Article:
Safety Publications/Articles

Full-Service Flight Instruction

How Many Hats Can You Wear?

There are lots of different kinds of students out there: short, tall, emotional, mentally disciplined, politically correct, irreverent, loud, quiet, driven, laid back, slow learners, quick studies'.You name it; CFIs see them all. Each has different aspirations, talents, and motivations.

That's why no two pilot training programs, even for the same certificate or rating, can or should ever be the same. Because of the individual differences between students, instructors generally must be student oriented, not instructor oriented. The student is our customer. A big part of teaching people to fly--as opposed to just logging flying time en route to an airline cockpit somewhere--is maintaining that student focus.

The Importance of Motivation

Each of us wants something different out of life. The same is true of our students. Each has his or her own unique motivation. Some have overcome formidable obstacles to get to the airport. I had one student who worked more than 50 hours of overtime in one week--over and above his regular 40 hours--because he needed the money to fly. That's motivation.

The motivation of World War II flying cadets was clear. The country was at war. The draft was on. Movies portrayed a pilot's life as full of glamour and adventure. Washing out was a ticket straight to a front-line foxhole. Not much mystery about why people wanted to fly and tried hard to succeed. In those turbulent days, Air Corps and Navy pilot trainees were allotted a limited number of flying hours to accomplish specific lessons. Do it right and do it on time or you were gone.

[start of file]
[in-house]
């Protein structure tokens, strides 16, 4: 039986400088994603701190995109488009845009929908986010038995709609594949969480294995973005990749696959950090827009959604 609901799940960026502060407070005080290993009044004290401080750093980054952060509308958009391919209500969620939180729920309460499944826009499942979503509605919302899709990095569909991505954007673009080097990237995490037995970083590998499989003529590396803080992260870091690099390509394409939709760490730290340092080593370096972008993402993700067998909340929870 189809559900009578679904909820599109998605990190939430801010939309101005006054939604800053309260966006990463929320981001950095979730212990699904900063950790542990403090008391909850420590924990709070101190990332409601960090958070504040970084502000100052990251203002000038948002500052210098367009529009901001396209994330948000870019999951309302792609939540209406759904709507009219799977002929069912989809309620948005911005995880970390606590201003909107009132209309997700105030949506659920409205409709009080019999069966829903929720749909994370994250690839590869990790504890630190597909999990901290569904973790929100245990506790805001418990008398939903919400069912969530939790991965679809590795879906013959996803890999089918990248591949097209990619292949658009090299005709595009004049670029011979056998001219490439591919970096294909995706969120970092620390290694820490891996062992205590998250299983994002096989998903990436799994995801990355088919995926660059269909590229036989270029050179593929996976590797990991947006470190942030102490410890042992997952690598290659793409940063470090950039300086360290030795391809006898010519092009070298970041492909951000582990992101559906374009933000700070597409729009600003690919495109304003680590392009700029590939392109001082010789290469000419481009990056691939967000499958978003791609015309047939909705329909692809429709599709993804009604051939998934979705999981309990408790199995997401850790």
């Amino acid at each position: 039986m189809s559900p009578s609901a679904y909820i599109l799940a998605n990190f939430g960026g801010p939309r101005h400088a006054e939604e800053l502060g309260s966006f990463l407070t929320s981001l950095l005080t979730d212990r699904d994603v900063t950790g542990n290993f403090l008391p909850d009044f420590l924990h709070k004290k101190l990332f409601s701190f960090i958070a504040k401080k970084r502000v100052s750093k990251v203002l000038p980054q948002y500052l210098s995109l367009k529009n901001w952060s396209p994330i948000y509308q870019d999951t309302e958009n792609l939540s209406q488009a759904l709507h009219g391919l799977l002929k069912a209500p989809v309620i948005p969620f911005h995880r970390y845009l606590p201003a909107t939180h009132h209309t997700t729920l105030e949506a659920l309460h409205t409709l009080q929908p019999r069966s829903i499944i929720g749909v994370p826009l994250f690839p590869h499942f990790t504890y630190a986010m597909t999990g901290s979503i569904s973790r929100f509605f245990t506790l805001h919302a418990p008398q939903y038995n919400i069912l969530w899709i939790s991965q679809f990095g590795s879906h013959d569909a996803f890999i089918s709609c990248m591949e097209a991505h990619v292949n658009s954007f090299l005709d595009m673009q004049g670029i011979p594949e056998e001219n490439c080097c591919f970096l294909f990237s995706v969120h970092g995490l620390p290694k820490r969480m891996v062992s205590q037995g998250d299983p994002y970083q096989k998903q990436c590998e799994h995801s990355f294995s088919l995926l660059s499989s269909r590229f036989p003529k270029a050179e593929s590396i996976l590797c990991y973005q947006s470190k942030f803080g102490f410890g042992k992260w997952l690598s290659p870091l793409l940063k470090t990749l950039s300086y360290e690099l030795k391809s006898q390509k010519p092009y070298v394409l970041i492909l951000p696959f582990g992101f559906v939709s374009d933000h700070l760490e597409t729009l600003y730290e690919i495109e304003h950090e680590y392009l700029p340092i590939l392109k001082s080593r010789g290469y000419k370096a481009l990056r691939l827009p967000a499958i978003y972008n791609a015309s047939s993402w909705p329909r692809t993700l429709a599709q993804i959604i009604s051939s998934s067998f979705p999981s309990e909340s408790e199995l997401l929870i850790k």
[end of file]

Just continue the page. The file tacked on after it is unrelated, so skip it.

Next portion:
But that was then. This is now. The world has changed. Both flight instruction and flight instructors have had to change with it. Instructors nowadays must take as much interest in the people they teach as in the flying skills they teach.

If you're an old-time CFI, you've noticed that people are coming from many more different directions nowadays compared to when you first started teaching people to fly. Those who come to you may pursue flying as one of many hobbies they squeeze into their busy schedules.

The challenge of flight instruction today is to effectively work within the students' constraints and help them to reach the levels of flying proficiency and knowledge required for them to become pilots. It's as simple as that. We get paid to provide full-service flight instruction. That's why our students come to us, the FAA-certificated professionals. If we have to be part-time psychiatrists, teachers, helpers, managers, drivers--and a lot more, too--then that's what we do to serve our customers.

The whole-person concept that crept into our social lexicon a few years ago is more than just a slogan. It is becoming an increasingly critical paradigm in modern life, and we have to keep it ever present in our minds if we are to provide good flight instruction. More than just learning to fly, most students today want to achieve something. We've got to ferret out what that something is for each student and tailor our instruction to accommodate individual needs.

Straight Talk